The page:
What You Need to Know About Flu Season
The CDC estimates that the flu has resulted in between 9.2 million and 35.6 million illnesses each year in the United States since 2010. In addition, the flu has resulted in between 140,000 and 710,000 hospitalizations each year. While seasonal influenza (flu) viruses can affect people year round, the flu is most common during the fall and winter seasons. The peak of flu season in the United States runs from November to March. In the past 34 years, flu activity peaked in February, but activity can last as late as May. Keep reading to learn more about the flu, how it is spread and what you can do to combat this virus and keep it from spreading.
What is the Flu?
Influenza, or “the flu” is a contagious respiratory illness caused by influenza viruses. Symptoms can range from mild to severe. The virus infects the nose, throat and sometimes the lungs. People who have the flu often experience a fever or chills, cough, sore throat, runny or stuffy nose, muscle or body aches, headaches, fatigue, and/or even vomiting and diarrhea. In more severe cases, complications of the flu can include bacterial pneumonia, ear infections, sinus infections and worsening of chronic medical conditions, such as congestive heart failure, asthma or diabetes. Anyone can get the flu, even healthy people, and serious problems can occur at any age. However, some people are at high risk of developing serious issues if they become sick with the flu. This includes people age 65 and older, as well as anyone with certain chronic medical conditions, women who are pregnant and young children.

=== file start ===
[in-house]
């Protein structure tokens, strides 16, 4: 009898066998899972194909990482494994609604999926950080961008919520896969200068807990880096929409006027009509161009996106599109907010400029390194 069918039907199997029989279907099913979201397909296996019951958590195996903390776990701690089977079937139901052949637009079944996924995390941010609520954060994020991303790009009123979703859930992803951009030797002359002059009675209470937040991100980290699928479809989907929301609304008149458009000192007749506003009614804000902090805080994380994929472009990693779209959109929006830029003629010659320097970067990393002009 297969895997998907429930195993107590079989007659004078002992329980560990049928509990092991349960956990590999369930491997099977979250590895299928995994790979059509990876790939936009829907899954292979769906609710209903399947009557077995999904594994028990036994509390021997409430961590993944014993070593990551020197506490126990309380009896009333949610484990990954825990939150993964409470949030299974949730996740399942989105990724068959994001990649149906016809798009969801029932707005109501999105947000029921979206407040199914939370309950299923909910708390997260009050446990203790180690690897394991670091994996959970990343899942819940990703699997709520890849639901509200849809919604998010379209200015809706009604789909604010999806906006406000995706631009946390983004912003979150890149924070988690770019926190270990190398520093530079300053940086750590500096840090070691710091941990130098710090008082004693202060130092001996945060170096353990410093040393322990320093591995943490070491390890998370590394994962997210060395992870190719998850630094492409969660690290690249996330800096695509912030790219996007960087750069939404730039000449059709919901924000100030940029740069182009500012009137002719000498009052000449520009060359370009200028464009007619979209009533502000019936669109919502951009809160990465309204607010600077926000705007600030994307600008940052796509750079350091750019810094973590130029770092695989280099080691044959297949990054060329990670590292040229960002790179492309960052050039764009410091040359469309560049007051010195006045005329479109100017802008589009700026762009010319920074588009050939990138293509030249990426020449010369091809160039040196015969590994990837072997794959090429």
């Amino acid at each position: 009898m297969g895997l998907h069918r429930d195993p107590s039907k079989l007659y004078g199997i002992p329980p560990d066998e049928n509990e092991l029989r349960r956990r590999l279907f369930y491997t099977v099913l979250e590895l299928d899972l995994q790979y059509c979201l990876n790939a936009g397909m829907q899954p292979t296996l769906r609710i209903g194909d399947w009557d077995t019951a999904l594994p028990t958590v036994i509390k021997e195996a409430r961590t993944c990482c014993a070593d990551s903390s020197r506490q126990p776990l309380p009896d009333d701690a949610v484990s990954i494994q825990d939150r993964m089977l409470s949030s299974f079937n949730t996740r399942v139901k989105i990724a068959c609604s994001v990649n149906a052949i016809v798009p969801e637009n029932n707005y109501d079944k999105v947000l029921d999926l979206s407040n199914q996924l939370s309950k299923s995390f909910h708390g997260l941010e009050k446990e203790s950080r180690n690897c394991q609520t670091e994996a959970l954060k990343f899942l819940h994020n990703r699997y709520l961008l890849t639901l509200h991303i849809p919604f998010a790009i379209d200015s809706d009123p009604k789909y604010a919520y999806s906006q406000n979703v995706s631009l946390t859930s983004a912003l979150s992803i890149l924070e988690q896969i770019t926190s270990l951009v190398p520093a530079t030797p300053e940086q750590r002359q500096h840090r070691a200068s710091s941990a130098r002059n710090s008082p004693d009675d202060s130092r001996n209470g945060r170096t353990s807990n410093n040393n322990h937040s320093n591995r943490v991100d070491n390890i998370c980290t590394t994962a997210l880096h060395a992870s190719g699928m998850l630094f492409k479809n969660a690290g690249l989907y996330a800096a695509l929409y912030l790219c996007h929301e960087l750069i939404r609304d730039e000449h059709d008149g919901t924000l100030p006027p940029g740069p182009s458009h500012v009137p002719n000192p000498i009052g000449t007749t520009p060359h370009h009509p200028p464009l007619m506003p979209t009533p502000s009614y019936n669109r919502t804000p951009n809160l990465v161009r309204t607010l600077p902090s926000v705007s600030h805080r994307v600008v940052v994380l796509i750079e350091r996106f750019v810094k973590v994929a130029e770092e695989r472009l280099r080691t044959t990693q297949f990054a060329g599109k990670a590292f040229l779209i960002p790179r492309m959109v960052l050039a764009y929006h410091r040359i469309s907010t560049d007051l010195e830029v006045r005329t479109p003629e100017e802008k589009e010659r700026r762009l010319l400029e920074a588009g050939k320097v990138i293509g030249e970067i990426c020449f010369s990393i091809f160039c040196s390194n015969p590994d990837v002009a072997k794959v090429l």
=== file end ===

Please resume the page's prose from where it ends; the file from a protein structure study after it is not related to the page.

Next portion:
How the Flu Spreads
Most experts believe that the flu viruses is spread mainly by tiny droplets containing the virus, made when someone with the flu coughs, sneezes or even just talks. The droplets can land in the mouths or noses of people nearby. Another way the flu could be spread is by touching a surface or object that has the flu virus on it and then touching your own mouth, nose or eyes. Most people who are exposed to the flu virus will develop symptoms in about 1-4 days. People with the flu are most contagious in the first 3-4 days after their illness begins. However, some otherwise healthy adults may be able to infect others 1 day before and up to 5 to 7 days after symptoms are present. Those with weakened immune systems, such as young children and the elderly, may be able to infect others for an even longer period of time.
Preventing the Flu
According to the CDC, the first and most important step in preventing the flu is to get a flu vaccination each year. Other steps for preventing the flu include staying away from people who are sick, covering coughs and sneezes, and frequent handwashing. These preventative actions can all help slow the spread of the germs that cause respiratory illnesses such as the flu.
Each year, the flu places a large burden on the health and well-being of children and their families. This year, we’re experiencing a nasty flu season across the entire continental United States. Experts believe that the season peaked a few weeks ago, with a record number of flu cases for this time of year. Unfortunately, the CDC estimates an additional 11-13 weeks of flu circulation across the country.
For children, the flu is more dangerous than the common cold. As parents, it’s important that you keep your child home from daycare, preschool, etc. if they are sick. As childcare providers and early childhood educators, it’s important that you teach young children about the importance of washing their hands, as well as covering their coughs and sneezes. All Portable Sinks is here to help you combat the spread of germs in your classrooms, daycares and Head Start program centers. We also have adult sinks for combating the flu in the workplace. Learn more about our wide variety of portable sinks by visiting our website today. We make it easy to get both hot and cold running water in areas that don’t have access to traditional plumbing, making it even easier to keep illness causing germs at bay!
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- Erin Burdette